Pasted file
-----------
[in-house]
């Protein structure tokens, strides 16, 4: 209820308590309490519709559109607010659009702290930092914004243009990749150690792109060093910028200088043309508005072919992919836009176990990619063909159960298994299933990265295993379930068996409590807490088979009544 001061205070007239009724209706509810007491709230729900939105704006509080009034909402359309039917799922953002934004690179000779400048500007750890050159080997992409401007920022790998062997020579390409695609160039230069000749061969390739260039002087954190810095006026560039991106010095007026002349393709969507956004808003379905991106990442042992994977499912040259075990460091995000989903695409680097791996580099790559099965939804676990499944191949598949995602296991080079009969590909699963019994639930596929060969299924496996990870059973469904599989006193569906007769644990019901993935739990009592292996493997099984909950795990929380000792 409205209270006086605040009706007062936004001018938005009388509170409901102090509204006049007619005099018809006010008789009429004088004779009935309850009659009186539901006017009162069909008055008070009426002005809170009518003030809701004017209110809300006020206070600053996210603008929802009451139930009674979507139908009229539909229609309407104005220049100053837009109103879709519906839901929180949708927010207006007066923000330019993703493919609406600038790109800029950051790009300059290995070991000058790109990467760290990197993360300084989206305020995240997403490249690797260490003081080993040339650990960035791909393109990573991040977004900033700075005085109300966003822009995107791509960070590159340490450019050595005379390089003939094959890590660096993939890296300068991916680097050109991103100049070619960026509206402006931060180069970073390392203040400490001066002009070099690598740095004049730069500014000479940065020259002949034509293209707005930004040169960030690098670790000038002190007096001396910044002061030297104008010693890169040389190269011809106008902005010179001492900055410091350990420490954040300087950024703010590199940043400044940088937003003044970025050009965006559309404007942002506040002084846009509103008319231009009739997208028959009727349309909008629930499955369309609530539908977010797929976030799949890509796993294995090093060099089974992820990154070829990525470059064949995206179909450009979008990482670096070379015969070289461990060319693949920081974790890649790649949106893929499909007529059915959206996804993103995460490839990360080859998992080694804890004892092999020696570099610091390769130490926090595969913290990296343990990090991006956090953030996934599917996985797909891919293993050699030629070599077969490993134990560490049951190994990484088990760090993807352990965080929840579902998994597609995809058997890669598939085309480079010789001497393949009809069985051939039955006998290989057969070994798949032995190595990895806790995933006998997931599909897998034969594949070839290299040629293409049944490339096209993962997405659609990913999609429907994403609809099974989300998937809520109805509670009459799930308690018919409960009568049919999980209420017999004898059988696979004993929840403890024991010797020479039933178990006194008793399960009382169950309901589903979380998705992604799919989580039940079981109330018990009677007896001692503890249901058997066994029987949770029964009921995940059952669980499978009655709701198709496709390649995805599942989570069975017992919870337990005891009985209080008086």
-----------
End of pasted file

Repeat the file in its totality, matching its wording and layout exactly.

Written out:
[in-house]
């Protein structure tokens, strides 16, 4: 209820308590309490519709559109607010659009702290930092914004243009990749150690792109060093910028200088043309508005072919992919836009176990990619063909159960298994299933990265295993379930068996409590807490088979009544 001061205070007239009724209706509810007491709230729900939105704006509080009034909402359309039917799922953002934004690179000779400048500007750890050159080997992409401007920022790998062997020579390409695609160039230069000749061969390739260039002087954190810095006026560039991106010095007026002349393709969507956004808003379905991106990442042992994977499912040259075990460091995000989903695409680097791996580099790559099965939804676990499944191949598949995602296991080079009969590909699963019994639930596929060969299924496996990870059973469904599989006193569906007769644990019901993935739990009592292996493997099984909950795990929380000792 409205209270006086605040009706007062936004001018938005009388509170409901102090509204006049007619005099018809006010008789009429004088004779009935309850009659009186539901006017009162069909008055008070009426002005809170009518003030809701004017209110809300006020206070600053996210603008929802009451139930009674979507139908009229539909229609309407104005220049100053837009109103879709519906839901929180949708927010207006007066923000330019993703493919609406600038790109800029950051790009300059290995070991000058790109990467760290990197993360300084989206305020995240997403490249690797260490003081080993040339650990960035791909393109990573991040977004900033700075005085109300966003822009995107791509960070590159340490450019050595005379390089003939094959890590660096993939890296300068991916680097050109991103100049070619960026509206402006931060180069970073390392203040400490001066002009070099690598740095004049730069500014000479940065020259002949034509293209707005930004040169960030690098670790000038002190007096001396910044002061030297104008010693890169040389190269011809106008902005010179001492900055410091350990420490954040300087950024703010590199940043400044940088937003003044970025050009965006559309404007942002506040002084846009509103008319231009009739997208028959009727349309909008629930499955369309609530539908977010797929976030799949890509796993294995090093060099089974992820990154070829990525470059064949995206179909450009979008990482670096070379015969070289461990060319693949920081974790890649790649949106893929499909007529059915959206996804993103995460490839990360080859998992080694804890004892092999020696570099610091390769130490926090595969913290990296343990990090991006956090953030996934599917996985797909891919293993050699030629070599077969490993134990560490049951190994990484088990760090993807352990965080929840579902998994597609995809058997890669598939085309480079010789001497393949009809069985051939039955006998290989057969070994798949032995190595990895806790995933006998997931599909897998034969594949070839290299040629293409049944490339096209993962997405659609990913999609429907994403609809099974989300998937809520109805509670009459799930308690018919409960009568049919999980209420017999004898059988696979004993929840403890024991010797020479039933178990006194008793399960009382169950309901589903979380998705992604799919989580039940079981109330018990009677007896001692503890249901058997066994029987949770029964009921995940059952669980499978009655709701198709496709390649995805599942989570069975017992919870337990005891009985209080008086």